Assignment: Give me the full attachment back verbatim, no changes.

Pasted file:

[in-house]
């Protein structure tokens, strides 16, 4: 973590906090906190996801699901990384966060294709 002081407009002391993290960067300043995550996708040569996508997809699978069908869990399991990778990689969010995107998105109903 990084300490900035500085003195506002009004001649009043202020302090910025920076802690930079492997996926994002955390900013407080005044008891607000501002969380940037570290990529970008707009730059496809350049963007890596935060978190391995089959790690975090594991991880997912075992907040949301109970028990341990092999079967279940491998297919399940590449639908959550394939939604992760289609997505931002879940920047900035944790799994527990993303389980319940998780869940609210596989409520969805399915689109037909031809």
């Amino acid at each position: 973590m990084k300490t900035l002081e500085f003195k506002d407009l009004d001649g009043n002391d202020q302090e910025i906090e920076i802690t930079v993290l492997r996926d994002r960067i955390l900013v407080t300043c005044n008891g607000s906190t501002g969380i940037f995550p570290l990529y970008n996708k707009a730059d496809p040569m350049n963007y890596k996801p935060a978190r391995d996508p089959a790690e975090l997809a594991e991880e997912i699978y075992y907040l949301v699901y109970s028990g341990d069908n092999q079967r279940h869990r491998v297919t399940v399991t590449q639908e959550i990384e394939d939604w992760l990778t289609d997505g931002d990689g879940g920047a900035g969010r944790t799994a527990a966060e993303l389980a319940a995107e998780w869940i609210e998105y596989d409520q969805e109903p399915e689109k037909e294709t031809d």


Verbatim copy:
[in-house]
């Protein structure tokens, strides 16, 4: 973590906090906190996801699901990384966060294709 002081407009002391993290960067300043995550996708040569996508997809699978069908869990399991990778990689969010995107998105109903 990084300490900035500085003195506002009004001649009043202020302090910025920076802690930079492997996926994002955390900013407080005044008891607000501002969380940037570290990529970008707009730059496809350049963007890596935060978190391995089959790690975090594991991880997912075992907040949301109970028990341990092999079967279940491998297919399940590449639908959550394939939604992760289609997505931002879940920047900035944790799994527990993303389980319940998780869940609210596989409520969805399915689109037909031809």
């Amino acid at each position: 973590m990084k300490t900035l002081e500085f003195k506002d407009l009004d001649g009043n002391d202020q302090e910025i906090e920076i802690t930079v993290l492997r996926d994002r960067i955390l900013v407080t300043c005044n008891g607000s906190t501002g969380i940037f995550p570290l990529y970008n996708k707009a730059d496809p040569m350049n963007y890596k996801p935060a978190r391995d996508p089959a790690e975090l997809a594991e991880e997912i699978y075992y907040l949301v699901y109970s028990g341990d069908n092999q079967r279940h869990r491998v297919t399940v399991t590449q639908e959550i990384e394939d939604w992760l990778t289609d997505g931002d990689g879940g920047a900035g969010r944790t799994a527990a966060e993303l389980a319940a995107e998780w869940i609210e998105y596989d409520q969805e109903p399915e689109k037909e294709t031809d």